Earth is about 93 million miles away from the Sun.  But you're more closely connected to the stars than you might think...

About This Video

Grade level: 6-12
Length: 2 minutes
Next Generation Science Standards: HS-ESS1.A, HS-PS1.C

Video Synopsis
You and all of the things around you are made up of atoms.  Elements are specific kinds of atoms defined by their number of protons.  All of the elements that make up our stuff, our bodies, and our environment came from outer space.  But how are elements made in outer space, and how did they get here?  What is going on?

This video was made in collaboration with Chicago Public Schools as part of their NGSS-aligned high school biology curriculum.


Phenomenon-Based Learning

Students working on a robot

As many states are transitioning to the Next Generation Science Standards or something like them, more and more teachers are using phenomenon-based learning to shift from a content-driven classroom to a process-driven one. In the NSTA blog article, read why anchoring phenomena can be useful for helping students advance their own path to science understanding.

Photo courtesy of Allison Shelley/The Verbatim Agency for American Education: Images of Teachers and Students in Action


Lesson Plan Series: Fusion Reactions

Supernovae core collapse

How and where are elements created?  What tools are used to identify elements?  In this unit (grades 11-12) from NASA's Imagine the Universe Educators' Corner, students will answer these questions and more through a series of hands-on activities.  This resource was vetted by National Science Teachers Association curators and provided to teachers with suggested modifications to make it more in line with the NGSS.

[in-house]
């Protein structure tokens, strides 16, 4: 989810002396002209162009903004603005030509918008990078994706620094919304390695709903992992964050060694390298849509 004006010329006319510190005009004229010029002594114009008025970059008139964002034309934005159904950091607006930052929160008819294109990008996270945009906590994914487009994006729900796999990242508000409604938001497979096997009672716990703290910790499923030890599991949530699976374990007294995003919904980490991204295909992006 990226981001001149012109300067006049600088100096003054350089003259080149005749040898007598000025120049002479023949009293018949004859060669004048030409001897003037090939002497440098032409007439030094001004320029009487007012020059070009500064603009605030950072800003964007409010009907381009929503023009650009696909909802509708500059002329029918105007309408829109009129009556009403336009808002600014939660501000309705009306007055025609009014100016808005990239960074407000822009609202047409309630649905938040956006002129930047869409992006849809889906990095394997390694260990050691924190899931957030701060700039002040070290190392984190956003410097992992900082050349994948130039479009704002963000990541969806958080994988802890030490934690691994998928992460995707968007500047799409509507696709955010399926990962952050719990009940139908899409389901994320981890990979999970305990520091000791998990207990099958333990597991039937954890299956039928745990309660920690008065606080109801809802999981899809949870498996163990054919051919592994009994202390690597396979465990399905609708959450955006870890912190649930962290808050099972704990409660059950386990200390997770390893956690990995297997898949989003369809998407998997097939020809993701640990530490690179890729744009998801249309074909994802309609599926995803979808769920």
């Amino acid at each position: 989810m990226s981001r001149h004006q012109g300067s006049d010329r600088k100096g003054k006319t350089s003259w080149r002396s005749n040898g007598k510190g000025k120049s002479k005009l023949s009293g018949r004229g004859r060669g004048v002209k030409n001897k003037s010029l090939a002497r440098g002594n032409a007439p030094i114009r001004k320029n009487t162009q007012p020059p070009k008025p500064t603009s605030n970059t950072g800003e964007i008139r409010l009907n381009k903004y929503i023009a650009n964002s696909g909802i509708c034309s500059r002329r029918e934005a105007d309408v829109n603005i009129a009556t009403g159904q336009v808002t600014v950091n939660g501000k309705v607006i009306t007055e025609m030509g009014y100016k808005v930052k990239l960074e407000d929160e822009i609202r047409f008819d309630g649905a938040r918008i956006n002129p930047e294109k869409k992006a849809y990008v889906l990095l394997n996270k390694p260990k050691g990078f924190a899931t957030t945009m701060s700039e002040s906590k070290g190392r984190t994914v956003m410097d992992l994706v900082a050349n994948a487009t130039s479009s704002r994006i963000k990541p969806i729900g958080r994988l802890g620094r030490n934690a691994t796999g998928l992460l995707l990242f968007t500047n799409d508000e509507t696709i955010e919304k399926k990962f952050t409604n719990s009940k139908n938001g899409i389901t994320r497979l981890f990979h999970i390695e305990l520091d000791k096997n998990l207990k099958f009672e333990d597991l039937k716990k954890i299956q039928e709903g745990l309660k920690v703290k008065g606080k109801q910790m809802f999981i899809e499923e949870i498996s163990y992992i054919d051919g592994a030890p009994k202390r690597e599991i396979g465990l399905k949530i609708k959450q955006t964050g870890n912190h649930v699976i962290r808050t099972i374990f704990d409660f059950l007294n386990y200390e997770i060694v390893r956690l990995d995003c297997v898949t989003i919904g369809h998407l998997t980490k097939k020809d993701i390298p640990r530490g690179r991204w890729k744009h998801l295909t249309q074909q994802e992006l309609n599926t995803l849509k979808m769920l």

Image credit: U.S. Dept. of Energy


Connections to the Next Generation Science Standards

While this video doesn't necessarily cover the following standards in depth, it is a compelling resource you can use to supplement your curriculum that does.

Disciplinary Core Ideas

  • HS-ESS1.A The Universe and Its Stars: Other than the hydrogen and helium formed at the time of the Big Bang, nuclear fusion within stars produces all atomic nuclei lighter than and including iron, and the process releases electromagnetic energy. Heavier elements are produced when certain massive stars achieve a supernova stage and explode.
  • HS-PS1.C Nuclear Processes: Nuclear processes, including fusion, fission, and radioactive decays of unstable nuclei, involve release or absorption of energy. The total number of neutrons plus protons does not change in any nuclear process.

Share This

Chicago Public Schools logo